Grime's final shark-jump is a leap into mediocrity
There’s few more tiresome mantras in music than equating the first taste of commercial success with ‘selling out’. However, now and again something comes along that just forces you to sit up and proclaim, “Dang! That’s some debased-ass shit!”
Those first-wave grime heroes’ belated bid for wider recognition and financial stability has been a conveyor-belt of winces. Perversely fitting, then, that this gruesome era of UK urban/chart-dance hybridisation should be hallmarked by one of heyday grime’s signature names.
After a study of what makes this album so offensive, it becomes apparent that it’s not just the way [a]Roll Deep[/a] have replaced anything that felt vaguely special about themselves for perplexingly du jour Ibiza Uncovered ’98 synth stabs and the flattest thug-step wobbles this side of a [a]Caspa[/a] B-side. It’s actually the songs themselves. Whereas the traditional rap extremities of rags and riches have proved ever-fertile turf for rhyme-mining, this album is testament to what happens in between.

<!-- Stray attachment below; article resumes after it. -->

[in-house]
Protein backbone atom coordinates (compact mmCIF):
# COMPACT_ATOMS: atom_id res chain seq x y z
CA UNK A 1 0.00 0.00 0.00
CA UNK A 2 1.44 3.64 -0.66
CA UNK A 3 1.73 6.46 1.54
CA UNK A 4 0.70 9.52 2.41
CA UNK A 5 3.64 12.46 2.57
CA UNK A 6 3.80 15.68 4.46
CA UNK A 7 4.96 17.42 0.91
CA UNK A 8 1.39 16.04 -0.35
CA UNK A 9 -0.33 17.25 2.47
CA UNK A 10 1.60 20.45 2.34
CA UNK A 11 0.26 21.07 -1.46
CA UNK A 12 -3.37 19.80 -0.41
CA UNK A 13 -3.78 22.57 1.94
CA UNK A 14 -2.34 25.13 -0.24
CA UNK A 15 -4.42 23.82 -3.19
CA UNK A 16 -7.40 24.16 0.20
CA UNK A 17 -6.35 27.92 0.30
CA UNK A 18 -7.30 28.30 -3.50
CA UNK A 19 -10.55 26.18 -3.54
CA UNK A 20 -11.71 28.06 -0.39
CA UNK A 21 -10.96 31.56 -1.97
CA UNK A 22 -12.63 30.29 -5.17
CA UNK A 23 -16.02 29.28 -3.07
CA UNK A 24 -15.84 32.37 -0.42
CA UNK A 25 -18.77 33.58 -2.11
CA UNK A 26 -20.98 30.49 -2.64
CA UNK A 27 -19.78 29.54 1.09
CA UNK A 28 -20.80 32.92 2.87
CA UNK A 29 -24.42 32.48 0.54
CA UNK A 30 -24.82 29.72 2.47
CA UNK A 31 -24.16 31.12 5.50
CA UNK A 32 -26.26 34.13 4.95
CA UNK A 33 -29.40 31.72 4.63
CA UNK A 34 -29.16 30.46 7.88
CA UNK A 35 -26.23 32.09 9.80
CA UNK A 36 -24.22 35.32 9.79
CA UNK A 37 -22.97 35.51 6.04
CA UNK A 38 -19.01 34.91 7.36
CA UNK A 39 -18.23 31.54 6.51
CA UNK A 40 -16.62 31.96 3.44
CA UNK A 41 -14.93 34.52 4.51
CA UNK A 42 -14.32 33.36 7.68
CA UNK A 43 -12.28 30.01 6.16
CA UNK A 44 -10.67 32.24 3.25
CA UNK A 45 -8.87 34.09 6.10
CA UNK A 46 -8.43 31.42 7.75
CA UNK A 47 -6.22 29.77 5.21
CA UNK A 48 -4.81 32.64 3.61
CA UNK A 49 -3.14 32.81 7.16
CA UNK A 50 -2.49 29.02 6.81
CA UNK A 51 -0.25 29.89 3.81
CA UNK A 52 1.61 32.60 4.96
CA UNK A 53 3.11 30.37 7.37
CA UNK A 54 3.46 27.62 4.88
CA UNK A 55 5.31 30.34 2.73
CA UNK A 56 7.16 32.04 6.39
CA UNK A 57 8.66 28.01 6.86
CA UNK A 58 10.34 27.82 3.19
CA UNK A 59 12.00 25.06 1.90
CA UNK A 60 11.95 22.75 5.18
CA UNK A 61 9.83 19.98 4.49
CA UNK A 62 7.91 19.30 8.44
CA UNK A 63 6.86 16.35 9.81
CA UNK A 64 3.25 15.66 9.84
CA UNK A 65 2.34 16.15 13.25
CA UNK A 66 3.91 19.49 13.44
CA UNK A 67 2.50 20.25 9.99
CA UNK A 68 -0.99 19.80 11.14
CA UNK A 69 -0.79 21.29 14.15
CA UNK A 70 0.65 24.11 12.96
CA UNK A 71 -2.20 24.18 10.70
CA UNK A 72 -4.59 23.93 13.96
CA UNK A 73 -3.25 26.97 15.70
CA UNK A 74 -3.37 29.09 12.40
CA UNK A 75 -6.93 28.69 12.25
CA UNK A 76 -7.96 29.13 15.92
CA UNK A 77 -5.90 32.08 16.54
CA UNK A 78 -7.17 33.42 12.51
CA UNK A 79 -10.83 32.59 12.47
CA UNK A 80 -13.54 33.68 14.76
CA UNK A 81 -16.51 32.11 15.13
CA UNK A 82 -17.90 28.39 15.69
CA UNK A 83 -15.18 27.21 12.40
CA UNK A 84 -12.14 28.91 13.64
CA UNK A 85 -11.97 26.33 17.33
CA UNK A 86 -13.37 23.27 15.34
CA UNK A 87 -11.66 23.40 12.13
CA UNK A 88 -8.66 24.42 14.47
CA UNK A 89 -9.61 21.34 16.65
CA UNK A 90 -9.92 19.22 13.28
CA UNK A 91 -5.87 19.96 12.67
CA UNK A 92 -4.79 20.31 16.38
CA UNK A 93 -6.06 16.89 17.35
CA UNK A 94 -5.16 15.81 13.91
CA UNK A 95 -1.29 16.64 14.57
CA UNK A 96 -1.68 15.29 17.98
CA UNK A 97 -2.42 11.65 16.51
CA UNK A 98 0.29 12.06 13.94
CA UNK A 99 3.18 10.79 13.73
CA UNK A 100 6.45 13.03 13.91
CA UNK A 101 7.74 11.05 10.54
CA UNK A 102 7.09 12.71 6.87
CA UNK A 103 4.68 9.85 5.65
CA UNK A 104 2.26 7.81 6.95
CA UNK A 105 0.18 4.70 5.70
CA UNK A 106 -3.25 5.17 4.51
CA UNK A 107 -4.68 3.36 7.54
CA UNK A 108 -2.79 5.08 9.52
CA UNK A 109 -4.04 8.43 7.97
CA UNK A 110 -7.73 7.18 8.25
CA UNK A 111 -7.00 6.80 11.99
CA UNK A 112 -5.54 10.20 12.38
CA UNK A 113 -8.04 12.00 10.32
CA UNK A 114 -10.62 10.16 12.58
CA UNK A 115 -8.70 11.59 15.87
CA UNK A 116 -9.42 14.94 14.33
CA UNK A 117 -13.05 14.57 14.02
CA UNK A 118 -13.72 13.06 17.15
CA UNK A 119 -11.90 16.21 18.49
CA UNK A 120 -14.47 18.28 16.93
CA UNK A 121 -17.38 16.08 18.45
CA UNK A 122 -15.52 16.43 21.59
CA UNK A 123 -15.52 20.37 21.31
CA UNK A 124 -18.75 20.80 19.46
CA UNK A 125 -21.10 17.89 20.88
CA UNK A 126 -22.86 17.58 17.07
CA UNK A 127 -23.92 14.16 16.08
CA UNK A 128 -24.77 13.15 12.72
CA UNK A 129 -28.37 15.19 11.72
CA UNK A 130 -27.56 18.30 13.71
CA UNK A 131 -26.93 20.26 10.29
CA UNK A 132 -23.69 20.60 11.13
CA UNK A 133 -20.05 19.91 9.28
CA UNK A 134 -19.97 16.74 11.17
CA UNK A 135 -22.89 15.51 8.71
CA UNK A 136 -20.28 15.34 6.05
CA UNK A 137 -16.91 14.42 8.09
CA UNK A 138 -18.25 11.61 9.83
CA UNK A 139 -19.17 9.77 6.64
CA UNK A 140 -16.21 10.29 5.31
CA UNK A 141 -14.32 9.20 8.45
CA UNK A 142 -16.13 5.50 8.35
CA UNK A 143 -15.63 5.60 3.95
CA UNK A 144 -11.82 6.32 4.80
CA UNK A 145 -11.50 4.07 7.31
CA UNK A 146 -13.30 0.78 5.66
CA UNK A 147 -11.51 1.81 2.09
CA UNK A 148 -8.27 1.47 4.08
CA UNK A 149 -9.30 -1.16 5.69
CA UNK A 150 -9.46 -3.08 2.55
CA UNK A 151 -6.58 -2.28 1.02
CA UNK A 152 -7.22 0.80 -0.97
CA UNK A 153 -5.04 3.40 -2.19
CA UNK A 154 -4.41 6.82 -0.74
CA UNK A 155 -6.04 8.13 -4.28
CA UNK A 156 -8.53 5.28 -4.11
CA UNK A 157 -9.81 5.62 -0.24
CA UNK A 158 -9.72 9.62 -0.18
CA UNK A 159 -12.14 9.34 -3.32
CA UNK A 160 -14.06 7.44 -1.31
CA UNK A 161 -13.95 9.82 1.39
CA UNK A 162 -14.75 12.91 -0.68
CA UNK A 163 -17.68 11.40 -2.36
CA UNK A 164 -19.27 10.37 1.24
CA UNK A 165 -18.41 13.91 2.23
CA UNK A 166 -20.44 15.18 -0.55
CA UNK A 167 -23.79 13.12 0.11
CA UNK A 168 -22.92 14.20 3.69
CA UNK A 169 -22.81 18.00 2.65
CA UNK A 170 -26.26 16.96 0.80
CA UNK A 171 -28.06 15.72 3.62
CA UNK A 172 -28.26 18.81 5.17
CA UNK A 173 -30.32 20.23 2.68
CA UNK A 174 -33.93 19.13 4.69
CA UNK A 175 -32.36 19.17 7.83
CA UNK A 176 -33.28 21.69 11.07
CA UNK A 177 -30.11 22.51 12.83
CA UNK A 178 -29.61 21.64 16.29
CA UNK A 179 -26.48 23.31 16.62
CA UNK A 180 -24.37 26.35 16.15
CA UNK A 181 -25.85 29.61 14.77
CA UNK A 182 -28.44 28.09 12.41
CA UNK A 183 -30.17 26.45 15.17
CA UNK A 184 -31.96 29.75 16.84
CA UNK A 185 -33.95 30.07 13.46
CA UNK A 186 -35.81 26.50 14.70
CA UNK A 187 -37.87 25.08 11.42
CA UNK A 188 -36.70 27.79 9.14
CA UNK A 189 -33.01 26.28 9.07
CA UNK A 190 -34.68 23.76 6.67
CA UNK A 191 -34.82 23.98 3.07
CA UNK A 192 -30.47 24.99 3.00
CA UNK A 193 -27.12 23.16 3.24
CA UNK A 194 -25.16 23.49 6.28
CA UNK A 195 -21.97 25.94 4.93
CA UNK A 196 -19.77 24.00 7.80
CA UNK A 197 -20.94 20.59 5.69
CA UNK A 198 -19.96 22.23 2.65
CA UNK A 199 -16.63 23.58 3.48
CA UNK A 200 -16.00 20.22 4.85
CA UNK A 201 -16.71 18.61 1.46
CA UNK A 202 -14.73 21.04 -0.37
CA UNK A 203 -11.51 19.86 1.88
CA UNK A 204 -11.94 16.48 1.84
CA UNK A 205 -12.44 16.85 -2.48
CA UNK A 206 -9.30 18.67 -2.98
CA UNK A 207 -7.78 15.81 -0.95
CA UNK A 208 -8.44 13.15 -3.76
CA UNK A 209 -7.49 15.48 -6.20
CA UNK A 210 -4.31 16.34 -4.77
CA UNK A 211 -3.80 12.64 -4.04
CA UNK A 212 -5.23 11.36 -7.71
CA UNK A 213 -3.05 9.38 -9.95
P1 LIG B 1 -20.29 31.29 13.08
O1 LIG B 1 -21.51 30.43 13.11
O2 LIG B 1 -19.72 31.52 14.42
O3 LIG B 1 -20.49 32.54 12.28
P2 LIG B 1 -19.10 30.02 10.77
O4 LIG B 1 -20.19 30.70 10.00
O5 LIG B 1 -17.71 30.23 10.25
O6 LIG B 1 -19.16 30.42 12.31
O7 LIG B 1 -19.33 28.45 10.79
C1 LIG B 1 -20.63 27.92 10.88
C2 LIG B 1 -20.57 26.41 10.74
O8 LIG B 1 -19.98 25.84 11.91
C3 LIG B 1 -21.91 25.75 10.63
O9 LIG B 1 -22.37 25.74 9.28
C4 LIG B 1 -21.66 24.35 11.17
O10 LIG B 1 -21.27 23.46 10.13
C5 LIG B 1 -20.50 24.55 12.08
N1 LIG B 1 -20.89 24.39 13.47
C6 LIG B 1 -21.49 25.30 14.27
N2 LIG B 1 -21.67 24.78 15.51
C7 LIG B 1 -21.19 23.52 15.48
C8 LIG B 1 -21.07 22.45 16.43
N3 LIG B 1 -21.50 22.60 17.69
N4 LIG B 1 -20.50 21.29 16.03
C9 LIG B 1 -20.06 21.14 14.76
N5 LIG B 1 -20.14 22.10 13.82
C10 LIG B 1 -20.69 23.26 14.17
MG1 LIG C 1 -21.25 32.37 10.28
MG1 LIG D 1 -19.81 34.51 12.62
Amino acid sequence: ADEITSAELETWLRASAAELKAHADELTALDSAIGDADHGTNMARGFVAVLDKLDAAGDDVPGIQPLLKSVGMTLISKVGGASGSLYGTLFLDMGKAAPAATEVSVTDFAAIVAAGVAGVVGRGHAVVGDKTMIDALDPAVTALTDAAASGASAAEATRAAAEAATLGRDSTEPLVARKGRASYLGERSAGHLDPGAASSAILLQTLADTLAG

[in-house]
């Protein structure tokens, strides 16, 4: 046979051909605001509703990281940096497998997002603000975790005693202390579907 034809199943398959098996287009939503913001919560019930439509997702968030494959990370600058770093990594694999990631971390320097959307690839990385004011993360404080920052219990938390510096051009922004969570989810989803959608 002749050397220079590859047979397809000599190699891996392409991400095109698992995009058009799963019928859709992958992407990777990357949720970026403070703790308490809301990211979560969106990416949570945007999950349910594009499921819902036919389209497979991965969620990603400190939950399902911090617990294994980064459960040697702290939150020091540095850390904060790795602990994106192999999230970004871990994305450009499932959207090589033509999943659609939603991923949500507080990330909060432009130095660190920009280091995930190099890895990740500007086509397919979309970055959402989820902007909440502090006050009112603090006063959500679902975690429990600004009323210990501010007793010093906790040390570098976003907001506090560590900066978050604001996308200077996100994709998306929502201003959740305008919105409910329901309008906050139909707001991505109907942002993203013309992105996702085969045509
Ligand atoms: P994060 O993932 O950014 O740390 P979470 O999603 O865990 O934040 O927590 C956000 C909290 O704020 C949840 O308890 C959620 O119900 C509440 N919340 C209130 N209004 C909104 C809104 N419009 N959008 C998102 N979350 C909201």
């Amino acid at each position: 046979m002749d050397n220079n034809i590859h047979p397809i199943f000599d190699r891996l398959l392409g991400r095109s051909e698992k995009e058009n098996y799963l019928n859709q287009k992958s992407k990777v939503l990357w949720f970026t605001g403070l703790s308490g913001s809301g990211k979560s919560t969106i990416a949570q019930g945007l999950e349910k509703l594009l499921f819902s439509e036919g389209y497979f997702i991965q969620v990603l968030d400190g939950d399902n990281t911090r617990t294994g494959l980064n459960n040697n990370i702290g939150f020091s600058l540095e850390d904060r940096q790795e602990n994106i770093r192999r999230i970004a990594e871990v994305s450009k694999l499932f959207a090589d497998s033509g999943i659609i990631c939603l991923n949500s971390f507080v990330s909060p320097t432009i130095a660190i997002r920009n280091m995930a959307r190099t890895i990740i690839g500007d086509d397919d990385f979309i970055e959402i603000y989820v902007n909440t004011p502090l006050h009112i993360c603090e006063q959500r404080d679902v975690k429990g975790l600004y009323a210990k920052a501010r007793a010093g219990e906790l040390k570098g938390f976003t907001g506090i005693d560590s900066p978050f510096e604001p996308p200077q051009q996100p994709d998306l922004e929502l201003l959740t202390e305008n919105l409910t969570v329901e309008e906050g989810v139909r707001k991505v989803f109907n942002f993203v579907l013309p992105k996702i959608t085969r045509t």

After eight tough years culminating in moderate success, they find themselves basking in mediocrity; saying absolutely nothing, a lot. From inane chugger ‘[b]Out The Blue[/b]’ to the inevitably single-bound [b]Alesha Dixon[/b]-featuring ‘[b]Take Control[/b]’, their creed is thus: [a]Roll Deep[/a] ‘get through’ stuff. They have a quite good night, which they get through. They have a minor gripe, which again, they get through.
This album is a tribute to enduring a profoundly underwhelming pop star existence. The banality could be forgiven if it included even one decent hook but alas, no. We trust that the boys’ broods remain well-fed and their GTI rims are shiny, because justification for this must be weighty.